- List of Contributors
- Introduction: The Need for Meta-theoretical Reflection in Organization Theory
- Organization Theory as a Positive Science
- Organization Theory as an Interpretive Science
- Organization Theory as a Critical Science? Forms of Analysis and ‘New Organizational Forms’
- Organization Theory as a Postmodern Science
- The Origins of Organization Theory
- The Historical and Epistemological Foundations of Organization Theory: Fusing Sociological Theory with Engineering Discourse
- Feminist Theory and Organization Theory: A Dialogue on New Bases
- The Styles and the Stylists of Organization Theory
- Pluralism, Scientific Progress, and the Structure of Organization Theory
- The Agency/Structure Dilemma in Organization Theory: Open Doors and Brick Walls
- Modes of Explanation in Organization Theory
- Micro and Macro Perspectives in Organization Theory: A Tale of Incommensurability
- Economic versus Sociological Approaches to Organization Theory
- Meta-theoretical Controversies in Studying Organizational Culture
- Actionable Knowledge
- Theory and Practice in the Real World
- Organization Theory and Ethics: Varieties and Dynamics of Constrained Optimization
- Character and Virtue in an Era of Turbulent Capitalism
- The Future of Organization Theory: Prospects and Limitations
- Managing Organization Futures in a Changing World of Power/Knowledge
- The Future of Organization Studies: Beyond the Selection–Adaptation Debate
- At Home from Mars to Somalia: Recounting Organization Studies
- New Times, Fresh Challenges: Reflections on the Past and the Future of Organization Theory
Abstract and Keywords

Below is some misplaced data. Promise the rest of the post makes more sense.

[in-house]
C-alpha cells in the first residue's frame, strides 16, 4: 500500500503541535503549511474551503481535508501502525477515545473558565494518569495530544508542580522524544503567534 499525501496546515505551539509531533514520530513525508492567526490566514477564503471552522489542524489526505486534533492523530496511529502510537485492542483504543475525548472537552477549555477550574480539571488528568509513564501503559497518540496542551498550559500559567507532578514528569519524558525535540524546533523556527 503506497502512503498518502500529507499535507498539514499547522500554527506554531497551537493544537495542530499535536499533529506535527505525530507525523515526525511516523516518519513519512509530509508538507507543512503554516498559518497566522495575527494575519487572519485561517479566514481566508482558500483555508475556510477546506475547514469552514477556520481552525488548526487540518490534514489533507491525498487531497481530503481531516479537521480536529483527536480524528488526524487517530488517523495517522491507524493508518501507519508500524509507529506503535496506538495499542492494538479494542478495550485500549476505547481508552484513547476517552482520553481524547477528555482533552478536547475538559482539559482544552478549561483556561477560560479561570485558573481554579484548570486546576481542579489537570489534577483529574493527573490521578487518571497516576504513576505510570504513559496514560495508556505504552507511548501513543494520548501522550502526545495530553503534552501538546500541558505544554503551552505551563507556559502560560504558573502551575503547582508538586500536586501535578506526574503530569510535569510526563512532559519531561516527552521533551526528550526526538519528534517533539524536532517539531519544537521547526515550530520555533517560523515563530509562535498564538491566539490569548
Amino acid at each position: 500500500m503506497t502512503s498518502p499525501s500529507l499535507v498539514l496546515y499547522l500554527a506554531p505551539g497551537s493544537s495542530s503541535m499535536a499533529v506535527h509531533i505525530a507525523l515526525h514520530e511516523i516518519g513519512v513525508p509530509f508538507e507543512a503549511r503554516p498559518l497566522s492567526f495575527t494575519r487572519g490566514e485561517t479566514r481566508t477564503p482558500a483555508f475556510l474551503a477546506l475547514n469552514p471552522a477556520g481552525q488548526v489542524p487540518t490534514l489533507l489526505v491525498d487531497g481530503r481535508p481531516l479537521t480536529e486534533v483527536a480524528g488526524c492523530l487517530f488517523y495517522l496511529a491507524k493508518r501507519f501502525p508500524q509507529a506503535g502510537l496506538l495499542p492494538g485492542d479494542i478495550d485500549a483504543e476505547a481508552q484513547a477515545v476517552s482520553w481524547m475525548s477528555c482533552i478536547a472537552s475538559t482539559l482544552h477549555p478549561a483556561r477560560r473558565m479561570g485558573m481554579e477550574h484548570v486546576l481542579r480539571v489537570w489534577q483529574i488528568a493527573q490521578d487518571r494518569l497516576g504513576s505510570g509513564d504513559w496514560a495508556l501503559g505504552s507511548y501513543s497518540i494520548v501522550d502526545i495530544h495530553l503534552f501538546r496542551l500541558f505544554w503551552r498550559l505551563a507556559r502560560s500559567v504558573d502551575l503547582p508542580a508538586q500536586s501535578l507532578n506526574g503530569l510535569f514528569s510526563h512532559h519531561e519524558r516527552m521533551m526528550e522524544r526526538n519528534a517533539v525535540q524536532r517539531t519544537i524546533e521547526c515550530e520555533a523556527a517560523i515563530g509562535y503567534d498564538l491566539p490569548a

This article makes a long detour by taking multidisciplinary understandings of ‘development’ and ‘technology’ via Ethiopia and Somalia. It discusses several news items that illustrate the current state of organization studies and its prospects. Organization studies might tell postmodernist tales about these news items. For instance, a postmodern story might engage the contemporary discourse about time/space compression to observe that time and space seem to be compressed only on the side of the powerful — for ‘the other’ of this tale appears to inhabit an ever-moving space in which time travels backward. Foucauldian versions might genealogize the discourses and practices of ‘success’ and ‘development’. Or, perhaps, the discourses of globalization could be deconstructed by reading the binaries embedded in ‘Martian microbes waiting to bloom and blow up in our bellies’ through the blooming bellies of African populations whose life expectancy is going backward.
Marta B. Calás is Professor of Organization Studies and International Management in the Department of Management at the Isenberg School of Management, University of Massachusetts, Amherst and adjunct faculty in the Women, Gender, and Sexuality Studies Department at the same university. She received the SAGE Award for distinguished scholarly contribution from the Gender, Diversity and Organization division of the Academy of Management. With colleagues from the UK, she was part of the founding editorial team of the interdisciplinary journal Organization, serving in the capacity of editor for more than 15 years.
Linda Smircich is Professor of Organization Studies in the Department of Management at the Isenberg School of Management, University of Massachusetts, Amherst. She received the SAGE Award for distinguished scholarly contribution from the Gender, Diversity and Organization division of the Academy of Management. With colleagues from the UK, she was part of the founding editorial team of the interdisciplinary journal Organization, serving in the capacity of editor for more than 15 years.
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